The dollar edged 0.4 percent higher on the day, but was down about 1 percent for the week.
A weaker greenback makes bullion less expensive for overseas buyers.
“Inflation easing a little has aided gold’s rally to $1,800. But risk assets were quickly preferred and gold’s rally stalled. If risk appetite fades over the next couple of weeks, that could support a move above $1,800,” OANDA analyst Craig Erlam said.
Market participants have toned down expectations of an aggressive rate hike by the Fed after cooler-than-expected inflation data released earlier this week.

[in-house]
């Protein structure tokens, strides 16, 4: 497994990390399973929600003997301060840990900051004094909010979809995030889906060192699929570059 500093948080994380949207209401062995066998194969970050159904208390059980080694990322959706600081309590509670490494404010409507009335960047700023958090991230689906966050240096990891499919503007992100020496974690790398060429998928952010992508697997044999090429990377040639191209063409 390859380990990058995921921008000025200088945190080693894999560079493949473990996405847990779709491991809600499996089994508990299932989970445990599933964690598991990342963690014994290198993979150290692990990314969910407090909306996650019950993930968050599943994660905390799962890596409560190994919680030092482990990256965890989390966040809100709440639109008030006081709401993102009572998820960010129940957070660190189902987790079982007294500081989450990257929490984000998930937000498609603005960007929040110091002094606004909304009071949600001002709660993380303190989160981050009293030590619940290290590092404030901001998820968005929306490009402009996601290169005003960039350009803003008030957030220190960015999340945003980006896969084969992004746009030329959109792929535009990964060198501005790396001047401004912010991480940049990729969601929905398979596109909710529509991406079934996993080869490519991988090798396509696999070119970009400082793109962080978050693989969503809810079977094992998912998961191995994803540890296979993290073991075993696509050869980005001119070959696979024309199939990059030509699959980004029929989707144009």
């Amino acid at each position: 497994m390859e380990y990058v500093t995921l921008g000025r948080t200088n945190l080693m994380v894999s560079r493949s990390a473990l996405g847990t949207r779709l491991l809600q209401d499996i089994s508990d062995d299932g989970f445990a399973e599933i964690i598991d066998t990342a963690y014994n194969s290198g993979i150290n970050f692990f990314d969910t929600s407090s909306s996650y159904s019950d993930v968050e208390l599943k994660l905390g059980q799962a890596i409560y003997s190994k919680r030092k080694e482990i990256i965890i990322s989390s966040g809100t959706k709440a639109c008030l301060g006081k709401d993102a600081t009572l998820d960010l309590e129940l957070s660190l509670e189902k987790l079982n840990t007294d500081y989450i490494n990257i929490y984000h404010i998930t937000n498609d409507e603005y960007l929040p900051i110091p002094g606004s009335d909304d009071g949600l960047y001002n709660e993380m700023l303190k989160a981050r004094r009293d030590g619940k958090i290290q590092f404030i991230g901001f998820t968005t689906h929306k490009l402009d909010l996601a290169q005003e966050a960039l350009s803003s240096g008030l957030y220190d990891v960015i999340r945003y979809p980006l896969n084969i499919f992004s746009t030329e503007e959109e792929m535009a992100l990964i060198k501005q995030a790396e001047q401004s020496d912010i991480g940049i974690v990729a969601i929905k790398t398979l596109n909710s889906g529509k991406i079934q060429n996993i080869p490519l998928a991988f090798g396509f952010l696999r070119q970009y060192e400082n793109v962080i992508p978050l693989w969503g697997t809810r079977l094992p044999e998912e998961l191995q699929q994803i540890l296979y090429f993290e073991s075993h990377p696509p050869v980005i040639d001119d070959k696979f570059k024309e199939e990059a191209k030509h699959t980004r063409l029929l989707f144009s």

However, recent comments by some Fed officials continue to highlight a hawkish tilt. Gold’s appeal tends to dim amid high-interest rate environment, as the metal yields no interest.
Fed’s Mary Daly said on Thursday that while a half-percentage-point interest rate hike in September “makes sense,” she is open to the possibility of a bigger hike.
“The ongoing tightening of monetary policy is still having a braking effect on gold… Market participants remain correspondingly cautious and have been withdrawing funds from the gold ETFs of late,” Commerzbank said in a note.
Weighing on gold, US Treasury yields hovered near a three-week high.
Spot silver fell 0.1 percent to $20.28 per ounce, palladium slipped 1.5 percent to $2,242.90. Platinum fell 0.8 percent to $948.29 per ounce.